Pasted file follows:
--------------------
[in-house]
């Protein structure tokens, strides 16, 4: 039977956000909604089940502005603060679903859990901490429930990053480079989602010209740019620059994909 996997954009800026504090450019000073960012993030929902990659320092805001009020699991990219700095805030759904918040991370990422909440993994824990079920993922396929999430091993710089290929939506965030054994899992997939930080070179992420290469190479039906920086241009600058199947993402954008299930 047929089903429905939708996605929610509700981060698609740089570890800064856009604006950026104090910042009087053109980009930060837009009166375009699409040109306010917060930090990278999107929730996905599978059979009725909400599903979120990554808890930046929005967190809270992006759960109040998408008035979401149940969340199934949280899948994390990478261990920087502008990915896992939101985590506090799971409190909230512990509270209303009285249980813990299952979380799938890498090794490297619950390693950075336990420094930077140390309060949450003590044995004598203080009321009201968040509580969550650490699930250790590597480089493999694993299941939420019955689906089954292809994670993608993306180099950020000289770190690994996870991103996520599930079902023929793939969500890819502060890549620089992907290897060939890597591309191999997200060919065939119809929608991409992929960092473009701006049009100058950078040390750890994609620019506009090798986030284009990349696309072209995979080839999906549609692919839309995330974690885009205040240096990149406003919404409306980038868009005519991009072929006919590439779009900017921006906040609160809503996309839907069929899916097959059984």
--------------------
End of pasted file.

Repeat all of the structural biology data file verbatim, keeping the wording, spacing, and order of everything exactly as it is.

[in-house]
């Protein structure tokens, strides 16, 4: 039977956000909604089940502005603060679903859990901490429930990053480079989602010209740019620059994909 996997954009800026504090450019000073960012993030929902990659320092805001009020699991990219700095805030759904918040991370990422909440993994824990079920993922396929999430091993710089290929939506965030054994899992997939930080070179992420290469190479039906920086241009600058199947993402954008299930 047929089903429905939708996605929610509700981060698609740089570890800064856009604006950026104090910042009087053109980009930060837009009166375009699409040109306010917060930090990278999107929730996905599978059979009725909400599903979120990554808890930046929005967190809270992006759960109040998408008035979401149940969340199934949280899948994390990478261990920087502008990915896992939101985590506090799971409190909230512990509270209303009285249980813990299952979380799938890498090794490297619950390693950075336990420094930077140390309060949450003590044995004598203080009321009201968040509580969550650490699930250790590597480089493999694993299941939420019955689906089954292809994670993608993306180099950020000289770190690994996870991103996520599930079902023929793939969500890819502060890549620089992907290897060939890597591309191999997200060919065939119809929608991409992929960092473009701006049009100058950078040390750890994609620019506009090798986030284009990349696309072209995979080839999906549609692919839309995330974690885009205040240096990149406003919404409306980038868009005519991009072929006919590439779009900017921006906040609160809503996309839907069929899916097959059984």